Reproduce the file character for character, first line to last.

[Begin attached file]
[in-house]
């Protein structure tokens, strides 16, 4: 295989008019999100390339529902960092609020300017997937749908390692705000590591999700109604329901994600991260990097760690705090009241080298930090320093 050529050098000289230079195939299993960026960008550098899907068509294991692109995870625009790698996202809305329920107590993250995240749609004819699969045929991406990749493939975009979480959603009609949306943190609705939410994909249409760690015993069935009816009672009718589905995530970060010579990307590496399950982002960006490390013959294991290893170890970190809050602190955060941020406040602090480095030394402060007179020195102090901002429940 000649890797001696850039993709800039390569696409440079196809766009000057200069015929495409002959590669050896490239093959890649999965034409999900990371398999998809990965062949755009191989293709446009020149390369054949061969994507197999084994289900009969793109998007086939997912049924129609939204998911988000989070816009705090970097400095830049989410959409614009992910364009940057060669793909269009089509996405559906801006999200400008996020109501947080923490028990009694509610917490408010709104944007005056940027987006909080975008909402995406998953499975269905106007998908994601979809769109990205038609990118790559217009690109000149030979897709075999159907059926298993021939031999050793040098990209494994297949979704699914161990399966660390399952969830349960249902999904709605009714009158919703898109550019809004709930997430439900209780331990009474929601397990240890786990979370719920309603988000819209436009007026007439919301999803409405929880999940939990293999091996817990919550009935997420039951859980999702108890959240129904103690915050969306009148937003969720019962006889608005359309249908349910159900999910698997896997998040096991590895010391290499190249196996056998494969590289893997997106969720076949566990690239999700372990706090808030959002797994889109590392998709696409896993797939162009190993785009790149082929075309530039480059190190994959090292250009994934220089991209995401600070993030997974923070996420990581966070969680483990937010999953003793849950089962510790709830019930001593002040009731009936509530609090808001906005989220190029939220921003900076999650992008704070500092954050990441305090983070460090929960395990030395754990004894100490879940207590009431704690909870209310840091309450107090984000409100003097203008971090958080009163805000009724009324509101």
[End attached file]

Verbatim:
[in-house]
């Protein structure tokens, strides 16, 4: 295989008019999100390339529902960092609020300017997937749908390692705000590591999700109604329901994600991260990097760690705090009241080298930090320093 050529050098000289230079195939299993960026960008550098899907068509294991692109995870625009790698996202809305329920107590993250995240749609004819699969045929991406990749493939975009979480959603009609949306943190609705939410994909249409760690015993069935009816009672009718589905995530970060010579990307590496399950982002960006490390013959294991290893170890970190809050602190955060941020406040602090480095030394402060007179020195102090901002429940 000649890797001696850039993709800039390569696409440079196809766009000057200069015929495409002959590669050896490239093959890649999965034409999900990371398999998809990965062949755009191989293709446009020149390369054949061969994507197999084994289900009969793109998007086939997912049924129609939204998911988000989070816009705090970097400095830049989410959409614009992910364009940057060669793909269009089509996405559906801006999200400008996020109501947080923490028990009694509610917490408010709104944007005056940027987006909080975008909402995406998953499975269905106007998908994601979809769109990205038609990118790559217009690109000149030979897709075999159907059926298993021939031999050793040098990209494994297949979704699914161990399966660390399952969830349960249902999904709605009714009158919703898109550019809004709930997430439900209780331990009474929601397990240890786990979370719920309603988000819209436009007026007439919301999803409405929880999940939990293999091996817990919550009935997420039951859980999702108890959240129904103690915050969306009148937003969720019962006889608005359309249908349910159900999910698997896997998040096991590895010391290499190249196996056998494969590289893997997106969720076949566990690239999700372990706090808030959002797994889109590392998709696409896993797939162009190993785009790149082929075309530039480059190190994959090292250009994934220089991209995401600070993030997974923070996420990581966070969680483990937010999953003793849950089962510790709830019930001593002040009731009936509530609090808001906005989220190029939220921003900076999650992008704070500092954050990441305090983070460090929960395990030395754990004894100490879940207590009431704690909870209310840091309450107090984000409100003097203008971090958080009163805000009724009324509101």